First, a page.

Khalīl b. Aybak b. ʿAbd Allāh Ṣalāḥ al-Dīn Abū al-Ṣaffā al-Ṣafadī al-Shāfiʿī, was born in Ṣafad, a small town in Galilee, in 696/1297. He was the son of a Mamluk of turkic origin.
He is a major author in various fields:
- history, more particularly biographical history, since he is the author of various biographical dictionaries, the Wāfī bi-ʾl-wafayāt and the Aʿyān al-ʿAṣr being the biggest and most famous;
- literature, prose and poetry, correspondance, diplomatics;
- linguistics, mainly for Arabic.
He did all his career in the Mamluk chancery, occupying different jobs, as far as head of Aleppo chancery (in 759/1358). He lived most of his life in Damascus, but also held important positions in Cairo. He died from the plague in 764/1363, while he was in Damascus.
He was extremely prolific and his activity as a scholar was and still is recognized as outstanding. This is attested among others by the great number of holograph manuscripts of his, that is manuscripts actually entirely written by him, in his own handwriting, that were preserved till today.
A copy of the Maqāmāt by al-Ḥarīrī, in the hand of al-Ṣafadī (Text, comments, illuminations). MS Copenhagen, Kongelige Bibliotek Cod Arab Add 83, f. 5a
For more details, see:
- Encyclopaedia of Islam (2nd ed.), vol. VIII, p. 759-760 (Rosenthal)
- Rowson, Everett K. (2009). “Al-Ṣafadī”. In J. E. Lowry & D. J. Stewart (Eds.), Essays in Arabic Literary Biography II: 1350–1850. Wiesbaden: Harrassowitz Verlag, p. 341-357.
- Lāšīn, Muḥammad ʻAbd al-Majīd (2005). aṣ-Ṣafadī wa-āṯāru-hu fī ʾl-adab wa-al-naqd. Madīnat Naṣr, al-Qāhirah: Dār al-Āfāq al-ʻArabiyyah.
Authors’ libraries are important in many respects. They inform us about the author’s readings at different moments of his/her life, information that we can relate to the author’s other aspects of life: writing activities, places of living, personal and professional network... But if we take a broader look at them, we also gather information about the period’s readings: what is in vogue then? which texts do circulate? which authors are read? do scholars read their contemporaries or authors from the past?... In this regard, an author’s library is made of the books owned by him/her, but also by the books he read or consulted: the latter are part of his mental library.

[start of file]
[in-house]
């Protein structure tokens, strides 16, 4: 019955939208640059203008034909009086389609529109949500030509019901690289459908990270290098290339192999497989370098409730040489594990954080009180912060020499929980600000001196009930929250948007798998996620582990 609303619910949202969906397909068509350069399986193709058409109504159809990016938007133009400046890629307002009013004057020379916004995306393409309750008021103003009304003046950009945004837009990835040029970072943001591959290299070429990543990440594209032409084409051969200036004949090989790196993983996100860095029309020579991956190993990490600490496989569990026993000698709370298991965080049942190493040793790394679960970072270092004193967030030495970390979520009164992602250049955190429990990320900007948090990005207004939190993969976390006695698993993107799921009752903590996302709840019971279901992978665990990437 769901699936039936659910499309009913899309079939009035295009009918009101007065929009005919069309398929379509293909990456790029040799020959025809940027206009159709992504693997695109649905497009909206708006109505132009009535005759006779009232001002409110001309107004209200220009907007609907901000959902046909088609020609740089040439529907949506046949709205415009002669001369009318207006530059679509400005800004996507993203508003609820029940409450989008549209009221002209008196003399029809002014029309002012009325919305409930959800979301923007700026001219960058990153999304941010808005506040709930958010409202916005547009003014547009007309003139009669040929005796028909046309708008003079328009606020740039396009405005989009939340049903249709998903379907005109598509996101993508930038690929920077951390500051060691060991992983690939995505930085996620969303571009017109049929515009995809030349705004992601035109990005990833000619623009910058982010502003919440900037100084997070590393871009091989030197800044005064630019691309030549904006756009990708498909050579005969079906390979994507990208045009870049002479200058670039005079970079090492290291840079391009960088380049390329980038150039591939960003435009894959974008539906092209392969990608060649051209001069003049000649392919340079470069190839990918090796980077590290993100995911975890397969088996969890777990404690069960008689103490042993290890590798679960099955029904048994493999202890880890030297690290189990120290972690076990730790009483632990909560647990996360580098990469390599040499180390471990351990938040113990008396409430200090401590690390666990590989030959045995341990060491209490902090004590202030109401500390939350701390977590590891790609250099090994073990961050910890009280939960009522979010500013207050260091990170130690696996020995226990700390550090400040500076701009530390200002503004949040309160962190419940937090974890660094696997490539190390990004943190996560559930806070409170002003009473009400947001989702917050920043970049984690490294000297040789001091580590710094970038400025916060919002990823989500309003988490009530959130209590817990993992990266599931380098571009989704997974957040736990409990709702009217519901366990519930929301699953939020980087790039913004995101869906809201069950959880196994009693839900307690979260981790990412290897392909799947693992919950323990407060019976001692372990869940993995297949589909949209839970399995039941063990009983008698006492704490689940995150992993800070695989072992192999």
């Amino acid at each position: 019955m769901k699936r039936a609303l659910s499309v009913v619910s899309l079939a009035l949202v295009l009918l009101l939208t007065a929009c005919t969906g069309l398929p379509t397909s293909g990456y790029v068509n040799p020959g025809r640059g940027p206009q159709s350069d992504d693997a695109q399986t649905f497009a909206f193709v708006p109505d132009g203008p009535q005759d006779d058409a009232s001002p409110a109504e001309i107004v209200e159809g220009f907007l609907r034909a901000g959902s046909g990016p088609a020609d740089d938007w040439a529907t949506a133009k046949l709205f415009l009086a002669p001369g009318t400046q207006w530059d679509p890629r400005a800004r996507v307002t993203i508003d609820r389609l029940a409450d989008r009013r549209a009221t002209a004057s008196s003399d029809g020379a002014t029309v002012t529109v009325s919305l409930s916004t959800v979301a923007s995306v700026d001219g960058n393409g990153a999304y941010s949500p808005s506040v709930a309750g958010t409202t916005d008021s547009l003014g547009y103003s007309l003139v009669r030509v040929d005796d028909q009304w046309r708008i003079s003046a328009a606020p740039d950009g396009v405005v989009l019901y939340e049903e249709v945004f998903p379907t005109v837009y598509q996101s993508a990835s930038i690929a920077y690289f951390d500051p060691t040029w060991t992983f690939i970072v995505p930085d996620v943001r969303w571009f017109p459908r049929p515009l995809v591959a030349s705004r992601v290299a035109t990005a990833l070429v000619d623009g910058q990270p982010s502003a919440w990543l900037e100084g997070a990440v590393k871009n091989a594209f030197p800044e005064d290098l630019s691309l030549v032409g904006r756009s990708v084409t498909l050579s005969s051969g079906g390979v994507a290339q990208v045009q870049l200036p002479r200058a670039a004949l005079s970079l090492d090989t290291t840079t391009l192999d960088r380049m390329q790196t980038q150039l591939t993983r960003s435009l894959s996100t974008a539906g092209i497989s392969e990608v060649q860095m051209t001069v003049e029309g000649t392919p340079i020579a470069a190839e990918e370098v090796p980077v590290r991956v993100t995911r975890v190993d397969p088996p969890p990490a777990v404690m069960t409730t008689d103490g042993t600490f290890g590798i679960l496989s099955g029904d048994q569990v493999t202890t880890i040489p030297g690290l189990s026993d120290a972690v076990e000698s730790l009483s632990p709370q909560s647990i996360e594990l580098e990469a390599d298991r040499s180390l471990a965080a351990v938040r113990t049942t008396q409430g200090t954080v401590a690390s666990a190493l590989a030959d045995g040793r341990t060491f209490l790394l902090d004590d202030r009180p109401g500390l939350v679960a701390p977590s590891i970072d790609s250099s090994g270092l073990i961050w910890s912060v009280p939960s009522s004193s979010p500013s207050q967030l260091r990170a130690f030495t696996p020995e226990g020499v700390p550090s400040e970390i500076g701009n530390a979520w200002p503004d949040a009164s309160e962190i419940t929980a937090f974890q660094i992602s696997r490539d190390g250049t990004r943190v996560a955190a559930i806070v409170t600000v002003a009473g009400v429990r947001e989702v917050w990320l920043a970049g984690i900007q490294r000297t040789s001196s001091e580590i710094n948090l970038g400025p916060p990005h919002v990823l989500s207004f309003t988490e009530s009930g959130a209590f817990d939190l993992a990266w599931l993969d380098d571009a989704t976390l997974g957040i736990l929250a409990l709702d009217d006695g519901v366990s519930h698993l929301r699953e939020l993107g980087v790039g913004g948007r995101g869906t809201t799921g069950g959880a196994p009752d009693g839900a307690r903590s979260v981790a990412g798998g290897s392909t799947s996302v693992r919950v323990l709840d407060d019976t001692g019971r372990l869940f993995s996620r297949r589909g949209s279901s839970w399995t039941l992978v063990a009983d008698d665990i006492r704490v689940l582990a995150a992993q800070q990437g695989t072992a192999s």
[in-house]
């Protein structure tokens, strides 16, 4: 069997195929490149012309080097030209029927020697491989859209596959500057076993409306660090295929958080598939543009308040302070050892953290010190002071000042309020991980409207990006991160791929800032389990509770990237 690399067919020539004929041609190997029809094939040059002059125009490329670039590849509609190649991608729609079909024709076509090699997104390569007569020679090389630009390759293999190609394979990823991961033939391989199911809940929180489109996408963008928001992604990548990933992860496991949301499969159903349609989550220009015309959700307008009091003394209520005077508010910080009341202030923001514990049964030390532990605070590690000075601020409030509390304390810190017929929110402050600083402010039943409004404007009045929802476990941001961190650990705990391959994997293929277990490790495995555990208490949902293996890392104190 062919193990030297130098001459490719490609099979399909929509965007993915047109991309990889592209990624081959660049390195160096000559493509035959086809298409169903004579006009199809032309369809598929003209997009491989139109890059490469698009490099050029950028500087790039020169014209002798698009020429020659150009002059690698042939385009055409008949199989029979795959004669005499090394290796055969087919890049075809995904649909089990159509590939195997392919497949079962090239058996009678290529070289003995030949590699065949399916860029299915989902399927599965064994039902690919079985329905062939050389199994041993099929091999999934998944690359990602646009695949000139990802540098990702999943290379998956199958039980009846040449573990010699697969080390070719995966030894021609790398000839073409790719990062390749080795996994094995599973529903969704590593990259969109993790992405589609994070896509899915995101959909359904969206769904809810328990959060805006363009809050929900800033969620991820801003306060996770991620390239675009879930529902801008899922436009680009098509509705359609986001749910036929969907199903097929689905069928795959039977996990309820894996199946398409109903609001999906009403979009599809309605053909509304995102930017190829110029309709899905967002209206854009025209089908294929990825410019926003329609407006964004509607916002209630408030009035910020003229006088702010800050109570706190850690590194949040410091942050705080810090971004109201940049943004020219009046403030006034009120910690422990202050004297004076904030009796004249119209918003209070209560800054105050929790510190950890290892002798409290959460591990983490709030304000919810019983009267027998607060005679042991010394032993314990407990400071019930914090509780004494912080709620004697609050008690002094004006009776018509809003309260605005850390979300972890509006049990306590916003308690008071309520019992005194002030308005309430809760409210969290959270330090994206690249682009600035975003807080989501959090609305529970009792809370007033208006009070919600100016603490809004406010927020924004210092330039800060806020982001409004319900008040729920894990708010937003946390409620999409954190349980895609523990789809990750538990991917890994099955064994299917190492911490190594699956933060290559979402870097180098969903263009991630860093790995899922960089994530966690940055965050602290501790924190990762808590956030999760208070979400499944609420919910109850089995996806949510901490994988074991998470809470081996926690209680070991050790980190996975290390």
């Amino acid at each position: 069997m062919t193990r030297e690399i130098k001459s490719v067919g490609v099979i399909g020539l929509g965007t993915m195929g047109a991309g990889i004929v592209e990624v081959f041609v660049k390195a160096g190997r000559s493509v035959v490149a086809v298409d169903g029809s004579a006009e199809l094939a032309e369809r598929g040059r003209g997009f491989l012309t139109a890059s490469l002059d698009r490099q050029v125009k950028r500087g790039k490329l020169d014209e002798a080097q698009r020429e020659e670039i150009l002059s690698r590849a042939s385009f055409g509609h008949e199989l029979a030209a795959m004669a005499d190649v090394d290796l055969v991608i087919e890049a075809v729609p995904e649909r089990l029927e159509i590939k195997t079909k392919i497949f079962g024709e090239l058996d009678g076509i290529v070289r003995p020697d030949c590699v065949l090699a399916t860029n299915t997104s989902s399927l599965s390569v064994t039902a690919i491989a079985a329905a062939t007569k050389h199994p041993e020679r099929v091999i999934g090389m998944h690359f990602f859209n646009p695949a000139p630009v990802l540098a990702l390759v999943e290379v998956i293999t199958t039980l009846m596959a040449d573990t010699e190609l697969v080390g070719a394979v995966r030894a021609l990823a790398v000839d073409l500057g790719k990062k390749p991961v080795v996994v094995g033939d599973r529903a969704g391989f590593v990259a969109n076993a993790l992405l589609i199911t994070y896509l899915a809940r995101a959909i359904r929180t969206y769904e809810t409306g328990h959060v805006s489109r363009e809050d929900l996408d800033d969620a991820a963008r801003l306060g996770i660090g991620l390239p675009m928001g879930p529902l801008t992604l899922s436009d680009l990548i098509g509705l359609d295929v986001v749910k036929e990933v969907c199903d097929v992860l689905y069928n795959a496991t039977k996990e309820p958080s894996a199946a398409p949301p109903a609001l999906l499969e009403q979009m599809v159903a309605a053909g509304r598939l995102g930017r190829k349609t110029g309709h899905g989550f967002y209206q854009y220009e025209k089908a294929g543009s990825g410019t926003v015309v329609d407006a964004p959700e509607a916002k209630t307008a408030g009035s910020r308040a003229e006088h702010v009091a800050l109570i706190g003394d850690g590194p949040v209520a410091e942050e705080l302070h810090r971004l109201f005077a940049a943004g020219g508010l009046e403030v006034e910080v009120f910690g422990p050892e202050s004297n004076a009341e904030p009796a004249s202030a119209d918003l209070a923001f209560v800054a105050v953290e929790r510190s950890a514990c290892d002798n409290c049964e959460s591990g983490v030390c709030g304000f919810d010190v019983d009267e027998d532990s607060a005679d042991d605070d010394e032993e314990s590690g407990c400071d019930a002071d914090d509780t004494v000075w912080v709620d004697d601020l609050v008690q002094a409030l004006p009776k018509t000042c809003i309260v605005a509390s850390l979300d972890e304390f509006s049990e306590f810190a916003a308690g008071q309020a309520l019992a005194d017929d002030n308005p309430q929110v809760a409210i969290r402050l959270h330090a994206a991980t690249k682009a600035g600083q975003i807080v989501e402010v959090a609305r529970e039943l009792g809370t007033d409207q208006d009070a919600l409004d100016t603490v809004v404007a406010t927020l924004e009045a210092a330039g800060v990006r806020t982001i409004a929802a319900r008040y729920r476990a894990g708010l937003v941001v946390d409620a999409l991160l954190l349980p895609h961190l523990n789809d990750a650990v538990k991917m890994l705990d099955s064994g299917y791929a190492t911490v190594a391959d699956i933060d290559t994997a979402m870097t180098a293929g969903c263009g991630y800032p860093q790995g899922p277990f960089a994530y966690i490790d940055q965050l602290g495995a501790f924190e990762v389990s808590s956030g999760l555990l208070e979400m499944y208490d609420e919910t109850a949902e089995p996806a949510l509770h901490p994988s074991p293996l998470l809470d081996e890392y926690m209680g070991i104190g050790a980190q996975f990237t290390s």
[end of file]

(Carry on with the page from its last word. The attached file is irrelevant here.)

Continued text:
The way we can gather such information is two fold:
- one can use the textual sources, relying on the author’s possible assertions (autobiographical notes scatterd in his/her writings, correspondence, and so on), or what is said in his/her biography;
- another complementary way is to check manuscripts pages in search of paratextual elements (i.e. written words that are not part of the text) that were written by the author in question. These paratextual elements can be ownership statements (“this book is from Mr. Whathisname’s library”), reading statements (“I read this book [in that year]”, signature), licences of transmission (or ijāza, a text that can assume different formats, stating basically “this book was read in the presence of Mr. Whathisname and the latter was given the licence to transmit it”), kind of blurb (taqrīẓ), among others.
Several paratextual elements by al-Ṣafadī were found on manuscripts pages: 9 ownership statements, on books about biography, adab (belles-lettres), history, or juridico-religious matters (ḥadīṯ, and others) for instance. It is interesting to note that he often writes them perpendicularly to the direction of the page. Moreover, 2 blurbs were discovered, displaying a very adorned style.
Besides, ownership marks of his son Muḥammad are telling as well, as he probably inherited his father’s library. In the current state of research, 3 of them were discovered. They also appear on a number of al-Ṣafadī’s holograph manuscripts.
An ownership mark, on a manuscript title page.